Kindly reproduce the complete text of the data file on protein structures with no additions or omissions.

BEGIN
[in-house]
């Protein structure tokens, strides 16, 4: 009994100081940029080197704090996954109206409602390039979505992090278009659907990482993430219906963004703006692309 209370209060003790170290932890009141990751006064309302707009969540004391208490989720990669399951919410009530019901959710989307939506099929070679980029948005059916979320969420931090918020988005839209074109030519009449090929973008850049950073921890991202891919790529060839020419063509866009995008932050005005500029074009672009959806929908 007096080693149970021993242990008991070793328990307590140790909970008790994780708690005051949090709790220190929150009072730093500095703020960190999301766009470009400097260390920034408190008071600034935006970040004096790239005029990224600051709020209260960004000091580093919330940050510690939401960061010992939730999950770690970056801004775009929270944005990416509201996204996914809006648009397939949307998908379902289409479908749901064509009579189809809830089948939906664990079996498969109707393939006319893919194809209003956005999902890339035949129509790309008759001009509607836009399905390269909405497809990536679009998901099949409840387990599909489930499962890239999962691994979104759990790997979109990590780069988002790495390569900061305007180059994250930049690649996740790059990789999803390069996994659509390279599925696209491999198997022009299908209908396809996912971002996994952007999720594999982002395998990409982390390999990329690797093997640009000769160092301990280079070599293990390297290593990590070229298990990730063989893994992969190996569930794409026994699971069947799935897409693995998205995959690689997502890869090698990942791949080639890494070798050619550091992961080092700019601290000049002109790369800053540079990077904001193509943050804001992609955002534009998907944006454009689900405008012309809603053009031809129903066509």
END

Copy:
[in-house]
């Protein structure tokens, strides 16, 4: 009994100081940029080197704090996954109206409602390039979505992090278009659907990482993430219906963004703006692309 209370209060003790170290932890009141990751006064309302707009969540004391208490989720990669399951919410009530019901959710989307939506099929070679980029948005059916979320969420931090918020988005839209074109030519009449090929973008850049950073921890991202891919790529060839020419063509866009995008932050005005500029074009672009959806929908 007096080693149970021993242990008991070793328990307590140790909970008790994780708690005051949090709790220190929150009072730093500095703020960190999301766009470009400097260390920034408190008071600034935006970040004096790239005029990224600051709020209260960004000091580093919330940050510690939401960061010992939730999950770690970056801004775009929270944005990416509201996204996914809006648009397939949307998908379902289409479908749901064509009579189809809830089948939906664990079996498969109707393939006319893919194809209003956005999902890339035949129509790309008759001009509607836009399905390269909405497809990536679009998901099949409840387990599909489930499962890239999962691994979104759990790997979109990590780069988002790495390569900061305007180059994250930049690649996740790059990789999803390069996994659509390279599925696209491999198997022009299908209908396809996912971002996994952007999720594999982002395998990409982390390999990329690797093997640009000769160092301990280079070599293990390297290593990590070229298990990730063989893994992969190996569930794409026994699971069947799935897409693995998205995959690689997502890869090698990942791949080639890494070798050619550091992961080092700019601290000049002109790369800053540079990077904001193509943050804001992609955002534009998907944006454009689900405008012309809603053009031809129903066509």